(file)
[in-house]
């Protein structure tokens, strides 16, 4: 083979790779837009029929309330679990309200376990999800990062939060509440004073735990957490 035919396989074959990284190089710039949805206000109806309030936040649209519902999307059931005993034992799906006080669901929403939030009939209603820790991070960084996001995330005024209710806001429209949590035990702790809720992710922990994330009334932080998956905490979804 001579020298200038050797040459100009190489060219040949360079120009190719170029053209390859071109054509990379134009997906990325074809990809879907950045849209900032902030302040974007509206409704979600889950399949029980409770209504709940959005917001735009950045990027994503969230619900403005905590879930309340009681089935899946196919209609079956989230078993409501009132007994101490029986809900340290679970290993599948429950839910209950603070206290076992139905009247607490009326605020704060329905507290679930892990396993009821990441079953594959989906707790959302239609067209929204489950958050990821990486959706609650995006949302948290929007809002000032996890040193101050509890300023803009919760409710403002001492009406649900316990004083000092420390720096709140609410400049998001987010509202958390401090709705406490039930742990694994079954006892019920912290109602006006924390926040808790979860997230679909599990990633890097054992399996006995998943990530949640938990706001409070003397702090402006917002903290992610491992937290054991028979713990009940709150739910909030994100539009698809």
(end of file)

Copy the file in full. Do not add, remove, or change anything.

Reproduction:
[in-house]
């Protein structure tokens, strides 16, 4: 083979790779837009029929309330679990309200376990999800990062939060509440004073735990957490 035919396989074959990284190089710039949805206000109806309030936040649209519902999307059931005993034992799906006080669901929403939030009939209603820790991070960084996001995330005024209710806001429209949590035990702790809720992710922990994330009334932080998956905490979804 001579020298200038050797040459100009190489060219040949360079120009190719170029053209390859071109054509990379134009997906990325074809990809879907950045849209900032902030302040974007509206409704979600889950399949029980409770209504709940959005917001735009950045990027994503969230619900403005905590879930309340009681089935899946196919209609079956989230078993409501009132007994101490029986809900340290679970290993599948429950839910209950603070206290076992139905009247607490009326605020704060329905507290679930892990396993009821990441079953594959989906707790959302239609067209929204489950958050990821990486959706609650995006949302948290929007809002000032996890040193101050509890300023803009919760409710403002001492009406649900316990004083000092420390720096709140609410400049998001987010509202958390401090709705406490039930742990694994079954006892019920912290109602006006924390926040808790979860997230679909599990990633890097054992399996006995998943990530949640938990706001409070003397702090402006917002903290992610491992937290054991028979713990009940709150739910909030994100539009698809």